Thanks to marketing efforts by retail, restaurant and philanthropic organizations, consumers are trying to avoid wasting food by selecting so-called “ugly” produce, which is just irregularly-shaped or bruised fruits or vegetables that still contain the same, if not more, nutritional value than the standard produce found in grocery stores.

According to Mintel, about 51 per cent of U.S. consumers that purchase vegetables are open to buying imperfect produce. A study recently found that bruised and blemished apples were higher in antioxidants than standard apples. The number of consumers willing to buy imperfect produce may only increase with more data supporting this suggestion.

On the other hand, consumers are also susceptible to “deals,” buying too much food and letting it spoil. Approximately 53 per cent of U.S. consumers who purchase vegetables allow the produce to go bad before they are able to eat it.

Time management

There has been a slew of new products that promote speed and convenience by using the word “fast” on the packaging, as occurrences of the word have gone up 54 per cent over the past five years. In fact, 30 per cent of Canadian adults that eat breakfast prefer foods that require little to no preparation. However, the use of the word “slow,” which implies careful preparation or something has been home cooked, has increased by 214 per cent.

Another fast trend is “biohacking” foods and drinks, which provides all the nutrients needed in a meal in one quick, easy-to-carry and consume product, such as a shake or protein bar. Products that promote these claims are on the rise. Although most consumers are unwilling to rely entirely on these foods for their complete nutritional needs, many are fine with replacing the occasional meal or snack with them.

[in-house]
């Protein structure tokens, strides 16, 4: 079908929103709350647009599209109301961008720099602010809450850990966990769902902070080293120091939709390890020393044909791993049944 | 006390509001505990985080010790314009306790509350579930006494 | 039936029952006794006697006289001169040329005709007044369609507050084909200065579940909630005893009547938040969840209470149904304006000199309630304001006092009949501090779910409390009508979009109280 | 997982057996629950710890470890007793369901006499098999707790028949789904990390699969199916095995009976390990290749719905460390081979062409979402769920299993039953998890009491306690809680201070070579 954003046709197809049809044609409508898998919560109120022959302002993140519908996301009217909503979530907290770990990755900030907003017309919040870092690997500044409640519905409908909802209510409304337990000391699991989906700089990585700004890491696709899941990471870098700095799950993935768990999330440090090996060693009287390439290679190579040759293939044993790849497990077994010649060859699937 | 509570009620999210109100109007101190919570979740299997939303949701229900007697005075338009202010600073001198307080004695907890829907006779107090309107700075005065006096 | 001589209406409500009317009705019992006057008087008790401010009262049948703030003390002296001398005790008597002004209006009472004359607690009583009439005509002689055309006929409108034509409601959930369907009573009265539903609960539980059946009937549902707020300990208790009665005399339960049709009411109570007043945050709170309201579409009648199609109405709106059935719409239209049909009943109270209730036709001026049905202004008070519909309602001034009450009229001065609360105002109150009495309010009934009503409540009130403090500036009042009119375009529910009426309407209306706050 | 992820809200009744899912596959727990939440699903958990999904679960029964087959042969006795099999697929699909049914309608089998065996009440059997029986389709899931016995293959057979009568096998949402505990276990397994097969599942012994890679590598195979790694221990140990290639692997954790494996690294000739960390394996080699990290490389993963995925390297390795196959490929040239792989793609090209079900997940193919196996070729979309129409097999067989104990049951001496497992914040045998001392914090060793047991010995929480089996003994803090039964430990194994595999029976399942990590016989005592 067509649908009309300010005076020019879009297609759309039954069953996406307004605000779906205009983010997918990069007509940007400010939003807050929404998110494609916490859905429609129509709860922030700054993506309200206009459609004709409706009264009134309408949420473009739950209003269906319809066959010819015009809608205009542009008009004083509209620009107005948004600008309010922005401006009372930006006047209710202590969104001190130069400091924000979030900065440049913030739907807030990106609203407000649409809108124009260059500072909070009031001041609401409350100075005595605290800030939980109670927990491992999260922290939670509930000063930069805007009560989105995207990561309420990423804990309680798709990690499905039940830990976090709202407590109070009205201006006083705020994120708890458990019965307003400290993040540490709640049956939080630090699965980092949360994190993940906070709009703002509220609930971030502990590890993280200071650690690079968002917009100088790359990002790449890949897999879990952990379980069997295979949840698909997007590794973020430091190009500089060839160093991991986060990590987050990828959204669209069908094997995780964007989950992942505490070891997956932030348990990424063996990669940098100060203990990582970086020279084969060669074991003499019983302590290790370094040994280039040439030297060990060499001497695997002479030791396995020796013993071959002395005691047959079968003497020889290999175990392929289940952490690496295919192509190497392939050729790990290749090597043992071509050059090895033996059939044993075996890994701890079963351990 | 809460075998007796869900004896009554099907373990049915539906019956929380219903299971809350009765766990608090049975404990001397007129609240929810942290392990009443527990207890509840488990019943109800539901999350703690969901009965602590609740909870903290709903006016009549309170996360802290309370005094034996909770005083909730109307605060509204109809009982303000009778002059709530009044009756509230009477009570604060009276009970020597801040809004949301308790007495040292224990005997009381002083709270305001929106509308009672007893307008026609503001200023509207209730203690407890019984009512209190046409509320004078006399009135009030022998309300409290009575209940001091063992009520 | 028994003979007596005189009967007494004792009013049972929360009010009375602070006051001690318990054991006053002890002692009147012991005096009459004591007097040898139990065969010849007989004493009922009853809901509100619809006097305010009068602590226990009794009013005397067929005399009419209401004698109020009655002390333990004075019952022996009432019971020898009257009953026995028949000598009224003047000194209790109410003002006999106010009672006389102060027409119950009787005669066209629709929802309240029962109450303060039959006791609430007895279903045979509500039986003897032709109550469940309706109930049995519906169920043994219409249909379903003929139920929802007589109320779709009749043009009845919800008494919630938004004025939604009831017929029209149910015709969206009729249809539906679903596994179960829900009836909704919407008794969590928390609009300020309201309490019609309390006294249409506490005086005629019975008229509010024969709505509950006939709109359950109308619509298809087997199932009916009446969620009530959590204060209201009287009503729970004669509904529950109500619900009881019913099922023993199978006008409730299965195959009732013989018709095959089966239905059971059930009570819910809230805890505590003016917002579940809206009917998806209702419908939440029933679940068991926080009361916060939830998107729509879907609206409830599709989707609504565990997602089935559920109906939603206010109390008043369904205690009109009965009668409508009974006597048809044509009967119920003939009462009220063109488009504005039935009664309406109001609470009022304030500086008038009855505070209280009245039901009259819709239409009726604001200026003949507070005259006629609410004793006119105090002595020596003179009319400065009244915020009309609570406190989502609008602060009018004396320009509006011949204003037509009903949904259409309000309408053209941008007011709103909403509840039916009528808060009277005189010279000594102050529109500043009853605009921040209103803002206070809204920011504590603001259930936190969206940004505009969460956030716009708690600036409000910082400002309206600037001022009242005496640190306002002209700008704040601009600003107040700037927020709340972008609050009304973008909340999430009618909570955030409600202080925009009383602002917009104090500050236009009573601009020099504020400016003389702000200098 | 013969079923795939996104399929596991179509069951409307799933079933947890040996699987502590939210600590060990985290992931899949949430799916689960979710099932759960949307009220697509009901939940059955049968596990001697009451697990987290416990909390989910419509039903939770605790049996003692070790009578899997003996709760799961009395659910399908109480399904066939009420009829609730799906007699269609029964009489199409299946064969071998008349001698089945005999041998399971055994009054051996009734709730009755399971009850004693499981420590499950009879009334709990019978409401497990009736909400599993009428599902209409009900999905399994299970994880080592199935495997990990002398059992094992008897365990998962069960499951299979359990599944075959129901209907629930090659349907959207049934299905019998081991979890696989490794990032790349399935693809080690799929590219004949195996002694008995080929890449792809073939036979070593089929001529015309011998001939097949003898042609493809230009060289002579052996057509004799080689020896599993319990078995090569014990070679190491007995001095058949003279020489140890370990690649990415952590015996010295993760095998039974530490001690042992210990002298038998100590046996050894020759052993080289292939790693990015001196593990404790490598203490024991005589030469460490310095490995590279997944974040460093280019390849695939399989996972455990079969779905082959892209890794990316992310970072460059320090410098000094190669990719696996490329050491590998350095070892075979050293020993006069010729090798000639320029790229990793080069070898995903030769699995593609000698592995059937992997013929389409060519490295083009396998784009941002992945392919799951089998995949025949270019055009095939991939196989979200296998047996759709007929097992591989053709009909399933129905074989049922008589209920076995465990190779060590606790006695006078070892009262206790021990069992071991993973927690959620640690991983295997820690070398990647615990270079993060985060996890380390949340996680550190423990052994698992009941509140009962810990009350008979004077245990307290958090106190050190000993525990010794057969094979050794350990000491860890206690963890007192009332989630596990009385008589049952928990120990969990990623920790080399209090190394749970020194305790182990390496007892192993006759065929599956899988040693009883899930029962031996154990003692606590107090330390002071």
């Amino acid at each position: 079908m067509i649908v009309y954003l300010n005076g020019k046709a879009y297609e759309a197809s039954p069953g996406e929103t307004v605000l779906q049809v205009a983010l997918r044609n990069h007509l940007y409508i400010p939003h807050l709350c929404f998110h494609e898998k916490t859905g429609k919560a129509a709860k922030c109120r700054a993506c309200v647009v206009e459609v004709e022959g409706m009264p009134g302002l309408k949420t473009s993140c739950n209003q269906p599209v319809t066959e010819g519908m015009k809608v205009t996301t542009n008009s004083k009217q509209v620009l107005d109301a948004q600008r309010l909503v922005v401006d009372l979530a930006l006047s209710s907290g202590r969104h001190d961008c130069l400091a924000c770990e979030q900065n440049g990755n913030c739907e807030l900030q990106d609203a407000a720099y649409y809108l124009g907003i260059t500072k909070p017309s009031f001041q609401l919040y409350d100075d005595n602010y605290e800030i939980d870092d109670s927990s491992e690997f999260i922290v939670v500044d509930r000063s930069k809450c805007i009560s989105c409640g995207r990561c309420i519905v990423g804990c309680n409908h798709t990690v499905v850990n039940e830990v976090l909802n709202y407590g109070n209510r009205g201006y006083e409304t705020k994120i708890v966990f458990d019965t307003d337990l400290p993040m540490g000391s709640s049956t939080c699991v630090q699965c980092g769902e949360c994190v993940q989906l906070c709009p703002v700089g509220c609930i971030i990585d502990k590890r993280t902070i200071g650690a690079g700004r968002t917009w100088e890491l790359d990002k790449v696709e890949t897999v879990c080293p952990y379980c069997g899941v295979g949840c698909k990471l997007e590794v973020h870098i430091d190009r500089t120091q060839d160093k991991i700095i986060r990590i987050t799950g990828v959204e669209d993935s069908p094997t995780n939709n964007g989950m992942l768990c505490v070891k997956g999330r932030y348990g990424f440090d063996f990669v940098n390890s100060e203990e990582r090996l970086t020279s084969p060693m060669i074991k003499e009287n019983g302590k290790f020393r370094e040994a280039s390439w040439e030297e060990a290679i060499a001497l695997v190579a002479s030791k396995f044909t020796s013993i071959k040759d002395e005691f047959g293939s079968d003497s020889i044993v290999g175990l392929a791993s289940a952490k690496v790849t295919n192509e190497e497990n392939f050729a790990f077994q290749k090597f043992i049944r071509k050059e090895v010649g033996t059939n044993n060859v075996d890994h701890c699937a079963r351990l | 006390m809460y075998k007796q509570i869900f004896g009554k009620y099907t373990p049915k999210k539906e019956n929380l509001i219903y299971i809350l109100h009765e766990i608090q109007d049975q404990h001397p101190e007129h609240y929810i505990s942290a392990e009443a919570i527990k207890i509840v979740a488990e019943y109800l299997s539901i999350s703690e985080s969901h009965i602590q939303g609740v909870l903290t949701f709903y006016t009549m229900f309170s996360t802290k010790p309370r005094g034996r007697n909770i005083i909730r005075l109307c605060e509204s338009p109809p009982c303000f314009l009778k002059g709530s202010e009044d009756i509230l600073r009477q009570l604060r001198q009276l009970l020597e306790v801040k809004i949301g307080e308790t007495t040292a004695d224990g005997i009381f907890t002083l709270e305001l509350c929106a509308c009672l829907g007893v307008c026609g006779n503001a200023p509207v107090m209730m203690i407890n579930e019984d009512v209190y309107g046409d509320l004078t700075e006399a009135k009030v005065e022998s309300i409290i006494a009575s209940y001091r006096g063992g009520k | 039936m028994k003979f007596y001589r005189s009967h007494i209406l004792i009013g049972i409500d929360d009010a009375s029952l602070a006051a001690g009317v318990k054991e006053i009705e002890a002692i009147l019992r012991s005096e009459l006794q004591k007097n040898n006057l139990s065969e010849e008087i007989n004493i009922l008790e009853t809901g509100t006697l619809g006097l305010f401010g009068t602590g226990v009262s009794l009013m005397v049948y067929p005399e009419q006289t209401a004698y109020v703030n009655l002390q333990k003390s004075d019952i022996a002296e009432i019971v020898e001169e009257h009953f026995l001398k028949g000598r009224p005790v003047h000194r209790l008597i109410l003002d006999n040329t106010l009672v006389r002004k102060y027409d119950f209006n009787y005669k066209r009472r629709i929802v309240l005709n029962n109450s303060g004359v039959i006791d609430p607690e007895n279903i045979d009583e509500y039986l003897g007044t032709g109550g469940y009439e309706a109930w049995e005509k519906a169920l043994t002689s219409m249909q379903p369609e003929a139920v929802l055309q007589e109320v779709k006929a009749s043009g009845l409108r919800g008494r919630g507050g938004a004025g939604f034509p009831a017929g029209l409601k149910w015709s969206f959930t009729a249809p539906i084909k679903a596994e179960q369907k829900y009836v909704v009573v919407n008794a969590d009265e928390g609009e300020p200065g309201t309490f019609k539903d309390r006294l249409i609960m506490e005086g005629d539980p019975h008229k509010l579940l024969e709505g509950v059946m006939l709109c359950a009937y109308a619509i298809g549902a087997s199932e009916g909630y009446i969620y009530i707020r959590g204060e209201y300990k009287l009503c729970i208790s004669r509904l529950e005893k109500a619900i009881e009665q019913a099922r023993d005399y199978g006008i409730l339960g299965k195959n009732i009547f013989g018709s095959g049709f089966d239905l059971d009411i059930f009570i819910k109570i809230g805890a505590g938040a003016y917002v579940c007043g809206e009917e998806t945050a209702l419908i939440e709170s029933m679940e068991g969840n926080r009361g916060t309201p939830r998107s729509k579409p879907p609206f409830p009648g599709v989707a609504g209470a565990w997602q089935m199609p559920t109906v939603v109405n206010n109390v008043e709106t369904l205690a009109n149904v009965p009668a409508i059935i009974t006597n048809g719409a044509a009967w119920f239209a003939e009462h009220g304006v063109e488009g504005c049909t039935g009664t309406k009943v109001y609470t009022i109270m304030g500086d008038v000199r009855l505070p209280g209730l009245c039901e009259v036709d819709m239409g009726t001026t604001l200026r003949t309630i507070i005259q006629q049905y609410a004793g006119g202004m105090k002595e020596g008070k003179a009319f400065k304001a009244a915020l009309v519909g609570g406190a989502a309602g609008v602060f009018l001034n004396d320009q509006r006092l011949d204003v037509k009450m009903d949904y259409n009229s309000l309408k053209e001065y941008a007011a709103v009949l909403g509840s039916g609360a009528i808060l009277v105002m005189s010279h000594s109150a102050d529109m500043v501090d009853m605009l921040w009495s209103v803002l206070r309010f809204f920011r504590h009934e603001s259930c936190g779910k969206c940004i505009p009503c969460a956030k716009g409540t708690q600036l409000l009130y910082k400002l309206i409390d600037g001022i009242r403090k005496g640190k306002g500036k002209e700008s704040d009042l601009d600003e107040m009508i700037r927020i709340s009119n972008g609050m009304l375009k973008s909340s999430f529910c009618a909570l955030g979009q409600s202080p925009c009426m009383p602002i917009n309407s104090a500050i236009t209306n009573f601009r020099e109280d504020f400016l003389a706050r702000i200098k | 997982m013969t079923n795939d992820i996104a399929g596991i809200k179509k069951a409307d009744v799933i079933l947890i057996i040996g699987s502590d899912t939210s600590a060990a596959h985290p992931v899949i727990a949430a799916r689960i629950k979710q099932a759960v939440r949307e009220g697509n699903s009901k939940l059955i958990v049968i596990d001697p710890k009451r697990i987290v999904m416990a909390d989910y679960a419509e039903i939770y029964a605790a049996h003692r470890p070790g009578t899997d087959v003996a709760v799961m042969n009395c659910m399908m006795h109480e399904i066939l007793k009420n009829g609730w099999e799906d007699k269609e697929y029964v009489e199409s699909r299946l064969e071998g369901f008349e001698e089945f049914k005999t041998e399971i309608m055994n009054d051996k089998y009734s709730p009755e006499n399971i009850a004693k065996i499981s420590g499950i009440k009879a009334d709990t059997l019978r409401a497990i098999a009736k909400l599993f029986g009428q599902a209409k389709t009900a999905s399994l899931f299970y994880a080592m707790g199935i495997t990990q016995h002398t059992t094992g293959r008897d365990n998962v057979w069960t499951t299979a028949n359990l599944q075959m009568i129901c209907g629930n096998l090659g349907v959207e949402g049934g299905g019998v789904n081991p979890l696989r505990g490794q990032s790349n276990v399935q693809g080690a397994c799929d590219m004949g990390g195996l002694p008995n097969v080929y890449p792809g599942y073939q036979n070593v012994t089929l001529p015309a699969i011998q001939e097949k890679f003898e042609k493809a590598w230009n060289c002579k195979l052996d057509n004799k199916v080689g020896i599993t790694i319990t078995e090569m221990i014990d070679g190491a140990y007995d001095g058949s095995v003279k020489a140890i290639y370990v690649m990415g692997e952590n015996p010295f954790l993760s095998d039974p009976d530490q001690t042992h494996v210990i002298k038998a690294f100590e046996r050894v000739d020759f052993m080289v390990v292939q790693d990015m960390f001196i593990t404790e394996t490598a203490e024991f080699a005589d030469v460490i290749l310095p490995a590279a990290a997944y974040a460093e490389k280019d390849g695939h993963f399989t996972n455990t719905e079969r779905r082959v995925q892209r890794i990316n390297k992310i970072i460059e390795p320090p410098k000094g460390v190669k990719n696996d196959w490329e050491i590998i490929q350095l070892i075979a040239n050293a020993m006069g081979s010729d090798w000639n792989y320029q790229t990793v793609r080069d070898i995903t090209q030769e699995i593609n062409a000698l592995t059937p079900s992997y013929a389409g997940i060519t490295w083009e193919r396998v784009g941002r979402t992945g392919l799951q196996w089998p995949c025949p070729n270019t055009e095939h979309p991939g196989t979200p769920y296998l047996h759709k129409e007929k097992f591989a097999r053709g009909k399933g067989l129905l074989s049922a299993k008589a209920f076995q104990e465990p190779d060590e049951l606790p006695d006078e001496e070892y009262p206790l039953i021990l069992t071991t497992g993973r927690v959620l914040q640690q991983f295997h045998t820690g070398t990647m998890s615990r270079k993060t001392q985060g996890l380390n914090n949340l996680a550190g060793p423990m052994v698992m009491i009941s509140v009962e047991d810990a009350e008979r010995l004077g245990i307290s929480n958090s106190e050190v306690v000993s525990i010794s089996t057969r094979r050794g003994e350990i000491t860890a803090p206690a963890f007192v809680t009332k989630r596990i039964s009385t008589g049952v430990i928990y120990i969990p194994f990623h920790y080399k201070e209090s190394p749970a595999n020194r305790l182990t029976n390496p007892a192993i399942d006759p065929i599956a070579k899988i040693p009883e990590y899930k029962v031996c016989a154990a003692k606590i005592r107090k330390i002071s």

With stress plaguing consumers during the day thanks to longer work days and the inability to disconnect from technology, opportunities exist for food and beverage products that help consumers relax at nighttime. In fact, Mintel finds that 88 per cent of Canadians believe relaxation is key to a healthy lifestyle.

Chamomile tea is common before bed to relax, as are the soothing scents of lavender and other herbs. These ingredients can be leveraged in other products to help promote a sense of relaxation and wellbeing in consumers before they go to bed.

There is also a new push for food and drinks that provide benefits while a consumer is sleeping, such as aiding with digestion or helping the consumer fall asleep.

Accessible health

More often than not, healthy foods are priced at a premium, making it harder for lower-income households to purchase and consume food that is healthy (or that feature claims such as natural, organic or free from certain ingredients).

According to World Bank data, 638.3 million people around the world were considered low-income as of 2015. In addition, many lower-income people are at risk for food-related health issues such as diabetes or obesity, since more often than not, the lower priced foods that are available tend to be convenience foods that are loaded with unhealthy ingredients.

Recently, there has been a push to launch healthier foods at a lower price point because lower-income households require more access to affordable healthy foods. Solutions are needed for people that can’t afford to pay premium prices for healthy food that should be available to everyone.

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Kavita Sabharwal is the online editor of